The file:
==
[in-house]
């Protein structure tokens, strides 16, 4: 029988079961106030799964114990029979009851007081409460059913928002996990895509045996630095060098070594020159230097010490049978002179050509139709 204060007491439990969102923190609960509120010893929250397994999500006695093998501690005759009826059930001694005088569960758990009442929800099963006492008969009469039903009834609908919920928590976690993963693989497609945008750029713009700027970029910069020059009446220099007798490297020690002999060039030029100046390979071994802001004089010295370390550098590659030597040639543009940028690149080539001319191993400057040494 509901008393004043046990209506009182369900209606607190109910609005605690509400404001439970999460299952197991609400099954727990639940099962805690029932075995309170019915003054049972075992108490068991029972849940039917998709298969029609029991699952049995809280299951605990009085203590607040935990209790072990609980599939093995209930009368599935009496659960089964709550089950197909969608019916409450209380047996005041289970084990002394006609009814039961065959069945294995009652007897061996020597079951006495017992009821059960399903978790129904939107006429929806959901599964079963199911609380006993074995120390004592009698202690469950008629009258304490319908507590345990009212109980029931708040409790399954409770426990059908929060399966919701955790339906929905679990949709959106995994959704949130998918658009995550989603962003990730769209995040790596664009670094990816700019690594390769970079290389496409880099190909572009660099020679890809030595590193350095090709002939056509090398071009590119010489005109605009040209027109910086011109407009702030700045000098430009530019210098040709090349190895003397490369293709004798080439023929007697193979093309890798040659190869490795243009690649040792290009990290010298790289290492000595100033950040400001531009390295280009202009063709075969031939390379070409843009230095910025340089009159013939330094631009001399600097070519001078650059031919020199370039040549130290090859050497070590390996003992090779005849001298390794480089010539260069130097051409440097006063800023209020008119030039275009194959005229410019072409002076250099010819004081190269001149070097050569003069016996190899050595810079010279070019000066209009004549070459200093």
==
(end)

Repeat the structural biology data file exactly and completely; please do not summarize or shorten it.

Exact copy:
[in-house]
């Protein structure tokens, strides 16, 4: 029988079961106030799964114990029979009851007081409460059913928002996990895509045996630095060098070594020159230097010490049978002179050509139709 204060007491439990969102923190609960509120010893929250397994999500006695093998501690005759009826059930001694005088569960758990009442929800099963006492008969009469039903009834609908919920928590976690993963693989497609945008750029713009700027970029910069020059009446220099007798490297020690002999060039030029100046390979071994802001004089010295370390550098590659030597040639543009940028690149080539001319191993400057040494 509901008393004043046990209506009182369900209606607190109910609005605690509400404001439970999460299952197991609400099954727990639940099962805690029932075995309170019915003054049972075992108490068991029972849940039917998709298969029609029991699952049995809280299951605990009085203590607040935990209790072990609980599939093995209930009368599935009496659960089964709550089950197909969608019916409450209380047996005041289970084990002394006609009814039961065959069945294995009652007897061996020597079951006495017992009821059960399903978790129904939107006429929806959901599964079963199911609380006993074995120390004592009698202690469950008629009258304490319908507590345990009212109980029931708040409790399954409770426990059908929060399966919701955790339906929905679990949709959106995994959704949130998918658009995550989603962003990730769209995040790596664009670094990816700019690594390769970079290389496409880099190909572009660099020679890809030595590193350095090709002939056509090398071009590119010489005109605009040209027109910086011109407009702030700045000098430009530019210098040709090349190895003397490369293709004798080439023929007697193979093309890798040659190869490795243009690649040792290009990290010298790289290492000595100033950040400001531009390295280009202009063709075969031939390379070409843009230095910025340089009159013939330094631009001399600097070519001078650059031919020199370039040549130290090859050497070590390996003992090779005849001298390794480089010539260069130097051409440097006063800023209020008119030039275009194959005229410019072409002076250099010819004081190269001149070097050569003069016996190899050595810079010279070019000066209009004549070459200093």